1. How is the engineering and manufacturing sector responding to digitalization and Industry 4.0 today?

We’ve seen a pronounced shift in thinking over the past two years or so. Today, the potential of digital is uppermost in the minds of engineering and manufacturing organizations. Many of our customers are actually actively shaping the Industry 4.0 future. They are no longer asking if these technologies are relevant to them, they are thinking hard about how best to apply new techniques to transform their processes and, even more significantly, to enable the development of new services and business models. 

2. What do your customers say are the biggest challenges associated with the adoption of new digital technologies? 

It isn’t technology, it’s people. Our customers know that processes, capabilities and culture will be decisive in the success of their digitalization efforts. The implications are wide-ranging, from ensuring they have the right software developers and data analysts to building the skills and attitudes needed for their broader workforce so as to make the best use of new digital tools and business models.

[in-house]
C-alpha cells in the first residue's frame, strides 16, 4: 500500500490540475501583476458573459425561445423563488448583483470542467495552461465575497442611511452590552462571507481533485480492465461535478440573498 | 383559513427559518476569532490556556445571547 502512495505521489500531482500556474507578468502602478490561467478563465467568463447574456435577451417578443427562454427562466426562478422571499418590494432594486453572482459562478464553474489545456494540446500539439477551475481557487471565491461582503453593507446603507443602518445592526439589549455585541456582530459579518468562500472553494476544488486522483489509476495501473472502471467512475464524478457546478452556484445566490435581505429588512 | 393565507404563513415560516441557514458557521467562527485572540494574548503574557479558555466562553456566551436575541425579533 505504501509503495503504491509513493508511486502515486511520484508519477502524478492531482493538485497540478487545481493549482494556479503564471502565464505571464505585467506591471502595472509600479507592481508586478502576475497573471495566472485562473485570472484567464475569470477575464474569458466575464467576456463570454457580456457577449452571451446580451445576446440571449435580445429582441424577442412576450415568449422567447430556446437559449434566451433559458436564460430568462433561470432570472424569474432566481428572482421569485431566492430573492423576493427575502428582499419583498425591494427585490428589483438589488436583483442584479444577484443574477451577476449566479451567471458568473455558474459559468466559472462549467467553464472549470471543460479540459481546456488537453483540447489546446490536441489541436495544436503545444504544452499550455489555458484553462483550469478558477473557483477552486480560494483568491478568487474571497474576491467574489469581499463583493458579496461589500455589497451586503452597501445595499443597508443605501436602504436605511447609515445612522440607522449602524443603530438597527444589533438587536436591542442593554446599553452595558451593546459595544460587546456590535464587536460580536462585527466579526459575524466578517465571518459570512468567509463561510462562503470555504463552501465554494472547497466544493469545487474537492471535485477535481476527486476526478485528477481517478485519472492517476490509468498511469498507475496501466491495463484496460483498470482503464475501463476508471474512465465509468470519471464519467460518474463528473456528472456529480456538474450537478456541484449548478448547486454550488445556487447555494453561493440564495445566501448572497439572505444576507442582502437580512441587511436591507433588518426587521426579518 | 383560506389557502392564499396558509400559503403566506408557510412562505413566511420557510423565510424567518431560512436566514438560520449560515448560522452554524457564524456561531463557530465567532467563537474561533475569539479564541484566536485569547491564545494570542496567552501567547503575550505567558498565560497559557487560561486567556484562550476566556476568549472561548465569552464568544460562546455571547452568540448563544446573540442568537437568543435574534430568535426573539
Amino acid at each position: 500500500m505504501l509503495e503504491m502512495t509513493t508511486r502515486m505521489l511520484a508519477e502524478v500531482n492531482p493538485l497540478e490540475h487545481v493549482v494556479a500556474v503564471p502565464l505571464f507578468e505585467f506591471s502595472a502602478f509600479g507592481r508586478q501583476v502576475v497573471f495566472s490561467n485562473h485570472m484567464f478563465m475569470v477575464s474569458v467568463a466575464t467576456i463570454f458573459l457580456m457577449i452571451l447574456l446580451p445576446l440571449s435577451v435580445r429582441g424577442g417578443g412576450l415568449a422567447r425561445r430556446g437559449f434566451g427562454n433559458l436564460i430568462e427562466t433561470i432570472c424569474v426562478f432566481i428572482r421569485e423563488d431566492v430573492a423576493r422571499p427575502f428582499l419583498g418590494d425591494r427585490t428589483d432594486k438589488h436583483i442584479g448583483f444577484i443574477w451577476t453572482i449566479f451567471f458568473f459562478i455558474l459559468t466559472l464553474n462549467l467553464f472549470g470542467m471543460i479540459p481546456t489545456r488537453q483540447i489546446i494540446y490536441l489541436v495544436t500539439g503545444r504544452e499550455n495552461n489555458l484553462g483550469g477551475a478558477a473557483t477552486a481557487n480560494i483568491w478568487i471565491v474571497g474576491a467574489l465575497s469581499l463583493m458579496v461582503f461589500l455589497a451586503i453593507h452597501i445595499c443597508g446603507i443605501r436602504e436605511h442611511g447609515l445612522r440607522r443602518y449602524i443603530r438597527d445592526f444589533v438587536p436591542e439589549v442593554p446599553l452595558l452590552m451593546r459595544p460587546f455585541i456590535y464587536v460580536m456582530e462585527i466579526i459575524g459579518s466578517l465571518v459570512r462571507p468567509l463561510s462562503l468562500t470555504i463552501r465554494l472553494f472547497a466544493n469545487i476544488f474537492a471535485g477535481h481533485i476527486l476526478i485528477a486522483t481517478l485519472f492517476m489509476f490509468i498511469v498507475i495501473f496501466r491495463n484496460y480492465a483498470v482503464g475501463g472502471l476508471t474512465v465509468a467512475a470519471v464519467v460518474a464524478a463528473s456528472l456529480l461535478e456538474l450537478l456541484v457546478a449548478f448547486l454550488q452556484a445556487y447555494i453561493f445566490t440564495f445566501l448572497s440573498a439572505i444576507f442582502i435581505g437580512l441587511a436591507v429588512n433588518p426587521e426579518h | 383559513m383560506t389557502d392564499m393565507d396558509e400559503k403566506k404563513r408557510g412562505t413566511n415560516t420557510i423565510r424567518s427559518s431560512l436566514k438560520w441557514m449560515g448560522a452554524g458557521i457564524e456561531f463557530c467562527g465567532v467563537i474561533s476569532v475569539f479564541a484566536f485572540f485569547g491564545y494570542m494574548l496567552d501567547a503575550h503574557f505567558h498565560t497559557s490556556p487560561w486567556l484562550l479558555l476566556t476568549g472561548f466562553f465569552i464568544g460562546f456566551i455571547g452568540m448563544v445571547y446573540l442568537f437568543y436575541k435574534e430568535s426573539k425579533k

3. What role do logistics and supply chain processes play in digitalization?

Logistics and the supply chain will be both a beneficiary and an enabler of digitalization. The benefits will come from the adoption of new ways to drive up efficiency and streamline processes. At DHL, we are working on the frontline of that wave of innovation, training our people and adopting a host of technologies from advanced analytics in forecasting to drones for warehouse stock control. But smart logistics is also going to be an essential part of the digital manufacturing value chain, whether that’s supplying highly agile production systems or supporting advanced products in the field. 

Published: January 2018

Images: DHL